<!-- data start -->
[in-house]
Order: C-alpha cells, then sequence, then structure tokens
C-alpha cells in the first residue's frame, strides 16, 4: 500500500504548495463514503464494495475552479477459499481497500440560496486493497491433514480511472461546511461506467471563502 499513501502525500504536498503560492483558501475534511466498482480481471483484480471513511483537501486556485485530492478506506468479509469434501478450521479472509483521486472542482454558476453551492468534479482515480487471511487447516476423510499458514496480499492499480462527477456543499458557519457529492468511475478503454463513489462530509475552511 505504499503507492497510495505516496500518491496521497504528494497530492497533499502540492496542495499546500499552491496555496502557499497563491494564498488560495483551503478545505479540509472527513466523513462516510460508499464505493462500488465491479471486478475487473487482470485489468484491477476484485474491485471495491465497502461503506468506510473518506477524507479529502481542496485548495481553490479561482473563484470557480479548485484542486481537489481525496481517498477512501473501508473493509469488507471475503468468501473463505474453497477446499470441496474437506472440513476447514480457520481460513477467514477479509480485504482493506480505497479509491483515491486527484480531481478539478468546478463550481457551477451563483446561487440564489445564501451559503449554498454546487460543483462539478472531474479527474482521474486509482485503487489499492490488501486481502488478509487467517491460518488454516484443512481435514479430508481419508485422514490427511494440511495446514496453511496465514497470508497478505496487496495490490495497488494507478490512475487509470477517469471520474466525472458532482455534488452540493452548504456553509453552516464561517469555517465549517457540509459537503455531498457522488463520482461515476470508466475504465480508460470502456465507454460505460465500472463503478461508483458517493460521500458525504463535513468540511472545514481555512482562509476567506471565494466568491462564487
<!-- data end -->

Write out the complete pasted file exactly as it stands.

[in-house]
Order: C-alpha cells, then sequence, then structure tokens
C-alpha cells in the first residue's frame, strides 16, 4: 500500500504548495463514503464494495475552479477459499481497500440560496486493497491433514480511472461546511461506467471563502 499513501502525500504536498503560492483558501475534511466498482480481471483484480471513511483537501486556485485530492478506506468479509469434501478450521479472509483521486472542482454558476453551492468534479482515480487471511487447516476423510499458514496480499492499480462527477456543499458557519457529492468511475478503454463513489462530509475552511 505504499503507492497510495505516496500518491496521497504528494497530492497533499502540492496542495499546500499552491496555496502557499497563491494564498488560495483551503478545505479540509472527513466523513462516510460508499464505493462500488465491479471486478475487473487482470485489468484491477476484485474491485471495491465497502461503506468506510473518506477524507479529502481542496485548495481553490479561482473563484470557480479548485484542486481537489481525496481517498477512501473501508473493509469488507471475503468468501473463505474453497477446499470441496474437506472440513476447514480457520481460513477467514477479509480485504482493506480505497479509491483515491486527484480531481478539478468546478463550481457551477451563483446561487440564489445564501451559503449554498454546487460543483462539478472531474479527474482521474486509482485503487489499492490488501486481502488478509487467517491460518488454516484443512481435514479430508481419508485422514490427511494440511495446514496453511496465514497470508497478505496487496495490490495497488494507478490512475487509470477517469471520474466525472458532482455534488452540493452548504456553509453552516464561517469555517465549517457540509459537503455531498457522488463520482461515476470508466475504465480508460470502456465507454460505460465500472463503478461508483458517493460521500458525504463535513468540511472545514481555512482562509476567506471565494466568491462564487